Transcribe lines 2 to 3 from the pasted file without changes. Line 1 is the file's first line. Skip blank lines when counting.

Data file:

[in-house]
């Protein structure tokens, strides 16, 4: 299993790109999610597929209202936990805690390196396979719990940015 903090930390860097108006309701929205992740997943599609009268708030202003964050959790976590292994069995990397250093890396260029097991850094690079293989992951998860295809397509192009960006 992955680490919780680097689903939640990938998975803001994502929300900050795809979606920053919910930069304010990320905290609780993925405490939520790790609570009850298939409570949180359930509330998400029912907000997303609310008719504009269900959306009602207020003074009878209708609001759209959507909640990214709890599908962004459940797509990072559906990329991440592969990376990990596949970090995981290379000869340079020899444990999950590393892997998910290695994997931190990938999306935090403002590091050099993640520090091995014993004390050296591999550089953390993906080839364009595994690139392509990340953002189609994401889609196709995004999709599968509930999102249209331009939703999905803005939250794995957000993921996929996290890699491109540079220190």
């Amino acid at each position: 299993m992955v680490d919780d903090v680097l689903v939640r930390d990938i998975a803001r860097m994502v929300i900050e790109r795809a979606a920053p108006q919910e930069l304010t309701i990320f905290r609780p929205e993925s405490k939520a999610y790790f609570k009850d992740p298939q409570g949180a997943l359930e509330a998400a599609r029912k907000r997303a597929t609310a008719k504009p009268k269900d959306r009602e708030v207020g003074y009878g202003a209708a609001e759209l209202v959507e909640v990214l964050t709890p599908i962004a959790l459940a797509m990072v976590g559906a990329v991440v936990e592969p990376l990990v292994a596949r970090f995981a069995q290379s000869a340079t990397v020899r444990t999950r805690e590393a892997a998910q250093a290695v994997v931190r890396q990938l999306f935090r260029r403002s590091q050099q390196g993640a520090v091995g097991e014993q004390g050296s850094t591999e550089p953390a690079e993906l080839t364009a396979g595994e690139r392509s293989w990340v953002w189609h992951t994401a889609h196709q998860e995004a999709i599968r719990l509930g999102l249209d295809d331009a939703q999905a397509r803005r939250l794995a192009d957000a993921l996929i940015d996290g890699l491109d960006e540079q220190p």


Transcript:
């Protein structure tokens, strides 16, 4: 299993790109999610597929209202936990805690390196396979719990940015 903090930390860097108006309701929205992740997943599609009268708030202003964050959790976590292994069995990397250093890396260029097991850094690079293989992951998860295809397509192009960006 992955680490919780680097689903939640990938998975803001994502929300900050795809979606920053919910930069304010990320905290609780993925405490939520790790609570009850298939409570949180359930509330998400029912907000997303609310008719504009269900959306009602207020003074009878209708609001759209959507909640990214709890599908962004459940797509990072559906990329991440592969990376990990596949970090995981290379000869340079020899444990999950590393892997998910290695994997931190990938999306935090403002590091050099993640520090091995014993004390050296591999550089953390993906080839364009595994690139392509990340953002189609994401889609196709995004999709599968509930999102249209331009939703999905803005939250794995957000993921996929996290890699491109540079220190």
């Amino acid at each position: 299993m992955v680490d919780d903090v680097l689903v939640r930390d990938i998975a803001r860097m994502v929300i900050e790109r795809a979606a920053p108006q919910e930069l304010t309701i990320f905290r609780p929205e993925s405490k939520a999610y790790f609570k009850d992740p298939q409570g949180a997943l359930e509330a998400a599609r029912k907000r997303a597929t609310a008719k504009p009268k269900d959306r009602e708030v207020g003074y009878g202003a209708a609001e759209l209202v959507e909640v990214l964050t709890p599908i962004a959790l459940a797509m990072v976590g559906a990329v991440v936990e592969p990376l990990v292994a596949r970090f995981a069995q290379s000869a340079t990397v020899r444990t999950r805690e590393a892997a998910q250093a290695v994997v931190r890396q990938l999306f935090r260029r403002s590091q050099q390196g993640a520090v091995g097991e014993q004390g050296s850094t591999e550089p953390a690079e993906l080839t364009a396979g595994e690139r392509s293989w990340v953002w189609h992951t994401a889609h196709q998860e995004a999709i599968r719990l509930g999102l249209d295809d331009a939703q999905a397509r803005r939250l794995a192009d957000a993921l996929i940015d996290g890699l491109d960006e540079q220190p």